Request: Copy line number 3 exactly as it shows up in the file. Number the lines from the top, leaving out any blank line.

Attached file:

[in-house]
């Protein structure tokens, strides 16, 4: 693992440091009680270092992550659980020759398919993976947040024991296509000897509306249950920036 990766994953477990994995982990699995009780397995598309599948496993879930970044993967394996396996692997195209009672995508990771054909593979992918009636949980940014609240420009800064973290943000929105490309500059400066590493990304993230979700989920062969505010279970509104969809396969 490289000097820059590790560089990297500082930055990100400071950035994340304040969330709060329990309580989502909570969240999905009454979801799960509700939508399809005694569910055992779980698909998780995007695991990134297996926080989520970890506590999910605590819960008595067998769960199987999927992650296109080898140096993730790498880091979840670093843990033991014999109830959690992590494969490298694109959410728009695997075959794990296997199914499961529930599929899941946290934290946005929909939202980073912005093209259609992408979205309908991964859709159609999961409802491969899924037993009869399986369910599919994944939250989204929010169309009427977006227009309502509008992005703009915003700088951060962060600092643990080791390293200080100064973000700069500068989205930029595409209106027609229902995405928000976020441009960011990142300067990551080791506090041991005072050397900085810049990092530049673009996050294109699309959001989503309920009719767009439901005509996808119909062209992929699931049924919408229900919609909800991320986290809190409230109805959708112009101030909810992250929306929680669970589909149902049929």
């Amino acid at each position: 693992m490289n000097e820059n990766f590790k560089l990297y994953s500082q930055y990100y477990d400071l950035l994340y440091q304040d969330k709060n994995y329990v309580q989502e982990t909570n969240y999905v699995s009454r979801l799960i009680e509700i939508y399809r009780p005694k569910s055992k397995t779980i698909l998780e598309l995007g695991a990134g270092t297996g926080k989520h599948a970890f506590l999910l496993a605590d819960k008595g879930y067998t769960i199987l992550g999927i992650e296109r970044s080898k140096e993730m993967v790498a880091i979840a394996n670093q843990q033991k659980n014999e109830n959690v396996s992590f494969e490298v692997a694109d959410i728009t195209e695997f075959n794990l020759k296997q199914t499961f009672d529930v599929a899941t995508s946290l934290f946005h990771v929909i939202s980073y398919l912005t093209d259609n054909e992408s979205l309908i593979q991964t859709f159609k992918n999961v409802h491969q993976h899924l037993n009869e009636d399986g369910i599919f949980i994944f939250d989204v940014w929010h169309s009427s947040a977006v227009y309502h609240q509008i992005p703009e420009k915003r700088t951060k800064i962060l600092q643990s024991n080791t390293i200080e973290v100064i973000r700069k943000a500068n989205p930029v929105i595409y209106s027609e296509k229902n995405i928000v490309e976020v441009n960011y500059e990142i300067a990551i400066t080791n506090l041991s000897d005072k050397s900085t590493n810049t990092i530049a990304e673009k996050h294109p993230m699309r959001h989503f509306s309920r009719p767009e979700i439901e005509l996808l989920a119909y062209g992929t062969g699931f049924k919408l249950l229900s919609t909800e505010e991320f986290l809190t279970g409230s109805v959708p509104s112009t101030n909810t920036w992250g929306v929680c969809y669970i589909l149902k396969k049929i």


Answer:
């Amino acid at each position: 693992m490289n000097e820059n990766f590790k560089l990297y994953s500082q930055y990100y477990d400071l950035l994340y440091q304040d969330k709060n994995y329990v309580q989502e982990t909570n969240y999905v699995s009454r979801l799960i009680e509700i939508y399809r009780p005694k569910s055992k397995t779980i698909l998780e598309l995007g695991a990134g270092t297996g926080k989520h599948a970890f506590l999910l496993a605590d819960k008595g879930y067998t769960i199987l992550g999927i992650e296109r970044s080898k140096e993730m993967v790498a880091i979840a394996n670093q843990q033991k659980n014999e109830n959690v396996s992590f494969e490298v692997a694109d959410i728009t195209e695997f075959n794990l020759k296997q199914t499961f009672d529930v599929a899941t995508s946290l934290f946005h990771v929909i939202s980073y398919l912005t093209d259609n054909e992408s979205l309908i593979q991964t859709f159609k992918n999961v409802h491969q993976h899924l037993n009869e009636d399986g369910i599919f949980i994944f939250d989204v940014w929010h169309s009427s947040a977006v227009y309502h609240q509008i992005p703009e420009k915003r700088t951060k800064i962060l600092q643990s024991n080791t390293i200080e973290v100064i973000r700069k943000a500068n989205p930029v929105i595409y209106s027609e296509k229902n995405i928000v490309e976020v441009n960011y500059e990142i300067a990551i400066t080791n506090l041991s000897d005072k050397s900085t590493n810049t990092i530049a990304e673009k996050h294109p993230m699309r959001h989503f509306s309920r009719p767009e979700i439901e005509l996808l989920a119909y062209g992929t062969g699931f049924k919408l249950l229900s919609t909800e505010e991320f986290l809190t279970g409230s109805v959708p509104s112009t101030n909810t920036w992250g929306v929680c969809y669970i589909l149902k396969k049929i």